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PING - informal chairs’ summary - 29 May 2014

From: Tara Whalen <tjwhalen@gmail.com>
Date: Wed, 25 Jun 2014 08:58:19 -0700
Message-ID: <CA+T70AgR7w7pGqXn1xwWQaD8fU7Ndj-TS6rLbS1TUBqC00p6PA@mail.gmail.com>
To: "public-privacy (W3C mailing list)" <public-privacy@w3.org>
PING - informal chairs’ summary - 29 May 2014

Note: Next meeting - 26 June 2014 at the usual time

Special thanks to the Working Group representatives who joined the PING
call to lead discussions of privacy considerations: Giridhar Mandyam from
the Geolocation WG and Janina Sajka, Katie Haritos-Shea, James Craig and
Michael Cooper from the Independent User Interfaces WG.

Also, many thanks to Joe Hall for scribing.

* Geolocation WG
Giridhar Mandyam led a presentation on the newly re-chartered Geolocation
WG [1] and some of the privacy issues they have been considering as their
next work begins [2].

The Geolocation WG was one of the first device API WGs. Under the initial
charter, they produced two specifications: the Geolocation API and the
DeviceOrientation API, which saw widespread adoption. Another initiative,
that of reverse geo-coding -- mapping the latitude/longitude to an address
-- lacked developer interest and was shelved before last call. There are a
number of privacy concerns that arise from exposing geolocation information
to Web applications, such as exposing home addresses and facilitating
tracking of individuals. Furthermore, users may not be aware of which sites
they have provided with long-term access to their geolocation data, and
there is a limited ability for them to manage permissions through the
browser UI; Nick Doty noted that this issue -- persistence and revocation
of permissions -- is a major challenge with Web APIs that is not unique to
geolocation.

There are two main work items in the new Geolocation WG Charter [3]. The
first item is adding geofencing to the Geolocation API, to allow for
hardware-based geofencing (beyond the JavaScript-based method currently
supported in the API). Use cases for geofences include alerts near points
of interest, and mobile marketing. The second work item is cleaning up the
DeviceOrientation specification, to address interoperability problems that
arose in the first version of the specification. Additionally, there are
plans to develop use cases and requirements for indoor location extensions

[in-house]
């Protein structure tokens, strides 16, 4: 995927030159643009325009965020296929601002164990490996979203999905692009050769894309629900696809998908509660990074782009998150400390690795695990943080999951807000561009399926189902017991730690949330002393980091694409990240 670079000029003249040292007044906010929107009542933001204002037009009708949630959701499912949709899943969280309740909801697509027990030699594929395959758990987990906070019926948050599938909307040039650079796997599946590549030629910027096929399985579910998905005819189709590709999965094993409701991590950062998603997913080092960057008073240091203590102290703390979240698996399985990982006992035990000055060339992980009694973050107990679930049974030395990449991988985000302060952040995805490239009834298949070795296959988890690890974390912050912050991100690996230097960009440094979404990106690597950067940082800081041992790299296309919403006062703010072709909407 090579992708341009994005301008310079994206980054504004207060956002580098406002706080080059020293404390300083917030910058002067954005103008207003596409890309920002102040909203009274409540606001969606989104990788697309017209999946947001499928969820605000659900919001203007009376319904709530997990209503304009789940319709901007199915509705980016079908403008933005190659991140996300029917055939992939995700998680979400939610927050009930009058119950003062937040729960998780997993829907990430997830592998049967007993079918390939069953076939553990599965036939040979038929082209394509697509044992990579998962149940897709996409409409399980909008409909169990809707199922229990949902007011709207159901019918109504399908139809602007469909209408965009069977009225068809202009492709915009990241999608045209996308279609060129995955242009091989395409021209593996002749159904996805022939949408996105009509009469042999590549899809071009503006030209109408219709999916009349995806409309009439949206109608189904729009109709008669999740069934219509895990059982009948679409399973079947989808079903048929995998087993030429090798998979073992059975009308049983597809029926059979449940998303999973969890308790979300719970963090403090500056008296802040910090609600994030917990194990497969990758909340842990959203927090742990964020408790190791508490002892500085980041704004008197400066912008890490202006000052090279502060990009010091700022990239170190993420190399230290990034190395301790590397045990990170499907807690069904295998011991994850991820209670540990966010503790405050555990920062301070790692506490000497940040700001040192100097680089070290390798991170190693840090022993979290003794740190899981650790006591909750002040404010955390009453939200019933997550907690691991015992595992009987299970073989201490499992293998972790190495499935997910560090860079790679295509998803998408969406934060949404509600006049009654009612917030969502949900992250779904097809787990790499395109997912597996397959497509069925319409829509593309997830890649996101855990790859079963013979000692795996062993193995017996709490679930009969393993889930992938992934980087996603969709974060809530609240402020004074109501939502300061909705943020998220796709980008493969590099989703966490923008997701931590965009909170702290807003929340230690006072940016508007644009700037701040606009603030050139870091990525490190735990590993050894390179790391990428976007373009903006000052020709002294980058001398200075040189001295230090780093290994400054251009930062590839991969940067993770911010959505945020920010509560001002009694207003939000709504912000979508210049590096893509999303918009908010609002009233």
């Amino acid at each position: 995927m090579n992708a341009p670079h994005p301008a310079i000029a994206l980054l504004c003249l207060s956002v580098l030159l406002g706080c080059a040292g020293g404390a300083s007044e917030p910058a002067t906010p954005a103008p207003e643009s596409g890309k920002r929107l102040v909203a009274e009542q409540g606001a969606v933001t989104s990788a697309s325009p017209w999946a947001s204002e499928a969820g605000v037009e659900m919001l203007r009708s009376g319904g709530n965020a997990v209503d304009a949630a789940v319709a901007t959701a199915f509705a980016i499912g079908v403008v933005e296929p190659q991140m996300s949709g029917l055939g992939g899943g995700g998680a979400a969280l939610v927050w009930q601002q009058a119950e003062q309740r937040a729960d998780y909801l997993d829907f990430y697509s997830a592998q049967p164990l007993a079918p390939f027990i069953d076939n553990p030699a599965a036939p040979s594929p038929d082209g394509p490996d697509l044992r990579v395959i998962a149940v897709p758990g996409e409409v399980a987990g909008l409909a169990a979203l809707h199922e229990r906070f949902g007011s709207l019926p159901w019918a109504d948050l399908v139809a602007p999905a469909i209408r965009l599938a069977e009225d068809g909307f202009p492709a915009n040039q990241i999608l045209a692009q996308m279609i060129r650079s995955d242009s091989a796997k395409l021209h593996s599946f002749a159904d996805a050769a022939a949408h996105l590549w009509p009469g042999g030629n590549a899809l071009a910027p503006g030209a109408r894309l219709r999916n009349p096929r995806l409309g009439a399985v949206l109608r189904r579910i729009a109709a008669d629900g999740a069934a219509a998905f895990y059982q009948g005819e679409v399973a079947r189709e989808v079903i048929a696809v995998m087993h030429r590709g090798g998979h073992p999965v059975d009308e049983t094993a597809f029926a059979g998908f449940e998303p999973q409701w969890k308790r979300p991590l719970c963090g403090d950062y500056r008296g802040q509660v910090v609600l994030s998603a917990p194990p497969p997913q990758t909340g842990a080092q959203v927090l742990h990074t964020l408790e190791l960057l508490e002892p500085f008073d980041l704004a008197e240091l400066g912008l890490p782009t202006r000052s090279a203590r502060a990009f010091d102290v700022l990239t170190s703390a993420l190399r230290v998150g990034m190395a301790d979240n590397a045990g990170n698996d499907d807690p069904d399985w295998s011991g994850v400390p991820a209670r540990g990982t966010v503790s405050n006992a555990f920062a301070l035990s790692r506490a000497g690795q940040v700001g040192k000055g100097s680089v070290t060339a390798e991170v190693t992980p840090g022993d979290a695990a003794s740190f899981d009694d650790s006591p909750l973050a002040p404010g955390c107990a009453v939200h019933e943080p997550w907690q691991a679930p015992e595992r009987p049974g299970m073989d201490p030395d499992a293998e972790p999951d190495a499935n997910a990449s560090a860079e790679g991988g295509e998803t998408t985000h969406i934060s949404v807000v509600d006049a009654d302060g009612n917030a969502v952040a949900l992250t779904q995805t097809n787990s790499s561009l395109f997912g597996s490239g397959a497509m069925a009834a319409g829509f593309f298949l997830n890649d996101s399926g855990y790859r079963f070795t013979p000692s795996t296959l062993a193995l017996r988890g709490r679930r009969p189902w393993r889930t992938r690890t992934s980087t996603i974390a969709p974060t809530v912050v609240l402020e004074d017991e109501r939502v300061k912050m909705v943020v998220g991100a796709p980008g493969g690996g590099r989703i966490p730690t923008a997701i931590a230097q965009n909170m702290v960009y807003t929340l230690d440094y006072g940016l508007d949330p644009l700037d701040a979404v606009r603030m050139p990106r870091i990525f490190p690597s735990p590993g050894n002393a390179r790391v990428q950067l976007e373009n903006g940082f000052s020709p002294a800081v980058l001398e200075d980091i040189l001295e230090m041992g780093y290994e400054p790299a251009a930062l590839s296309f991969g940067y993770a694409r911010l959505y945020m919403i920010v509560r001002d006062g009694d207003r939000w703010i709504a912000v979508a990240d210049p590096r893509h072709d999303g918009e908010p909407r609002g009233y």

to the API, which allows for more specific information -- for example,
floors in a building. (This work is not explicitly listed in the charter.)

Joe Hall asked how the indoor location extensions would be implemented; it
depends on the technology, but it could use knowledge of access points in
buildings, bluetooth beacons, Bluetooth Low Energy (BLE). Databases with
WiFi access points are vital and there are people actively taking
measurements of access points for this purpose. Nick Doty asked whether
there might be simple options for providing less precise geographic
information. There is a flag that, when set to false, causes the API to
operate with granular location (enableHighAccuracy flag), although this may
be difficult to get it implemented in a mobile browser. James Craig
mentioned that a feature that is currently missing from the Geolocation API
is a means to provide the user with the justification for why a site wants
access to geolocation data (which is not always apparent). There are some
limits to this approach (e.g. how do we know the notification is
trustworthy?) but this could be an optional feature that some sites might
like to use. Hannes Tschofenig mentioned the related IETF work on indoor
location and its approach to privacy[4]; the Geolocation WG (and the Indoor
Location Alliance) has been following this work, but also mentioned that
they do need to get support -- for example, from OS vendors -- in order to
extend these features to the browser.

* IndieUI WG
The Independent User Interfaces WG & TF (IndieUI) would like advice about
privacy considerations in the Contextual Information for User Interface
Independence specification (User Context 1.0) [5].  (This is one of two